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Trust is key for Paralympian and his guide

Jerome Avery is David Brown's eyes on the track.

TEMPE, Ariz.- Being an Olympic sprinter is tough.

Now imagine being an Olympic sprinter that can't see the track you're running on. That's the case for Paralympian David Brown.

Brown is blind, but does have a set of eyes on the track.

"My guide is pretty much my eyes, and he's like the voice in my head," said Brown.

His guide and coach is Jerome Avery. Avery was once an Olympic hopeful, and has served as a guide runner for Team USA since 2004.

Arizona We Are On Our Way! Race At Arizona State University In Tempe Friday 5:26pm In The 200m Which Is A Straight Final And Saturday 10:00am Prelims And Finals At 5:34pm For The 100m. Come Check @drb1019 And Me Out If You Are In The Area. #TeamBrAvery #guiderunner #guidlife #paralympics #desertchallenge2016 #desertchallenge @dickssportinggoods #gritbeforegold #roadtorio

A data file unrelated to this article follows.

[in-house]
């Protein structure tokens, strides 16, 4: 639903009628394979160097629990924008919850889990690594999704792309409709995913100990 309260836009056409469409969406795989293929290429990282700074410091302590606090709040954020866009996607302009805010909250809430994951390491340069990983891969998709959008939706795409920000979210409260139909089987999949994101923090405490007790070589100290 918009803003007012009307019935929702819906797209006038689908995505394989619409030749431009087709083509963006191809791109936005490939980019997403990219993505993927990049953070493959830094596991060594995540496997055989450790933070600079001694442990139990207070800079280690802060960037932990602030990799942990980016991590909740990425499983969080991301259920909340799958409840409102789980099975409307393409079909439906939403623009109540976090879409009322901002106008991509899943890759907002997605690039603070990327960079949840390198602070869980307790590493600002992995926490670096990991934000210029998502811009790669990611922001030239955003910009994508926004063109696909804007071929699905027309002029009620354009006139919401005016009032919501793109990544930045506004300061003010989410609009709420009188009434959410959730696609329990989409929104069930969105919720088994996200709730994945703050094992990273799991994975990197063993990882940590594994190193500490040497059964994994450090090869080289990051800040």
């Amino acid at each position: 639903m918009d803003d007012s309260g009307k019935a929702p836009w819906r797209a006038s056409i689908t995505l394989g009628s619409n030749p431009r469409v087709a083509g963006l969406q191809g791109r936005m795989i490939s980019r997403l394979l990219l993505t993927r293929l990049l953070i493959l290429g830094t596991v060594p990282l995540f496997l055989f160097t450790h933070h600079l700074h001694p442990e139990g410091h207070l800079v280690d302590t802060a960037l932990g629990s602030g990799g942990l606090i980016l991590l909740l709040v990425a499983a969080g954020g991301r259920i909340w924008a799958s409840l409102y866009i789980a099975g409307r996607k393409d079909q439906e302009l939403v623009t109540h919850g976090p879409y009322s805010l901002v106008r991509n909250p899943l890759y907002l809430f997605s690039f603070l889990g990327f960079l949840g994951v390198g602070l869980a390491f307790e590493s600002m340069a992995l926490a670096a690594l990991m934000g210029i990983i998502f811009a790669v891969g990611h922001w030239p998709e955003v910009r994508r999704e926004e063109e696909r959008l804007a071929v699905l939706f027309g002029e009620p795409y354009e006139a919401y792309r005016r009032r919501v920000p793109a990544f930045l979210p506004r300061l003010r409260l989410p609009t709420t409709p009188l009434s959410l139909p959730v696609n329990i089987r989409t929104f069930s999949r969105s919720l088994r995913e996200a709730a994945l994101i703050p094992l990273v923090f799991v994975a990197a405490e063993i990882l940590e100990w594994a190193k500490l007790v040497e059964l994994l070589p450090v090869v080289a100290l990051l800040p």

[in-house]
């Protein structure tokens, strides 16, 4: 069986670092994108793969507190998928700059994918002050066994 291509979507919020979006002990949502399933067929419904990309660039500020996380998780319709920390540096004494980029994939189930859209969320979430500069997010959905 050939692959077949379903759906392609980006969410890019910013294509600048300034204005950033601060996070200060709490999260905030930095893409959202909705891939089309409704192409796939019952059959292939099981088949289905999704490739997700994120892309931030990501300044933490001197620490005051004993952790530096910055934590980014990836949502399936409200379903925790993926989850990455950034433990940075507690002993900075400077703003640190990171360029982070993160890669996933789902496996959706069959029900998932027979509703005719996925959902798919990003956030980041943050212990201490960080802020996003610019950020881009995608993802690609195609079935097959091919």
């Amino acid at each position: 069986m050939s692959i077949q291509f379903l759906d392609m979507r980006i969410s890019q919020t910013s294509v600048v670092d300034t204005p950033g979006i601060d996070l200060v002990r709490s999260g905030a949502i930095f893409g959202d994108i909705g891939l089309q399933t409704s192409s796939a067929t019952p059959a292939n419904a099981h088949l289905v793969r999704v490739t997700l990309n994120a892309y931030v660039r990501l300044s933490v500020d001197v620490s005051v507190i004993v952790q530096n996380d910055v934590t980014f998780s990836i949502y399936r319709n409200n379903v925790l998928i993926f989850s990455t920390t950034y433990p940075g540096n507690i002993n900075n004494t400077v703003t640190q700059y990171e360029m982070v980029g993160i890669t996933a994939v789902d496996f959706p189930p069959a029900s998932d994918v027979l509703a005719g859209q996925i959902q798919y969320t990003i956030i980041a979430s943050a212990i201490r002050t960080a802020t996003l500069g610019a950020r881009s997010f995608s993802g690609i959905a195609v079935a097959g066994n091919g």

A photo posted by Jerome Avery🏃🏿 (@_jeromeavery_) on

He works with Brown full-time now, and the two have built a trust and fostered a relationship that has taken them to the top.

"I call it painting the picture, basically I know he can't see it, so everything, every layout, every track is built a little bit different," said Avery. "I always help him visualize and see where we are on the track."

The two run tethered together at the hand, and Avery gives Brown audio feedback as to where he is on the track.

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A photo posted by Jerome Avery🏃🏿 (@_jeromeavery_) on

When you're as fast as Brown is though, you don't need your guide to tell you you're winning the race.

"Races like the 200-meter, if I'm on the inside, I can hear myself passing people," said Brown with a smile.

The duo competed in the 2012 Paralympic games and took the gold in the 100m and 200m at the U.S. Paralympic Track and Field Trials.

Now their goal is Rio, and they're well on their way.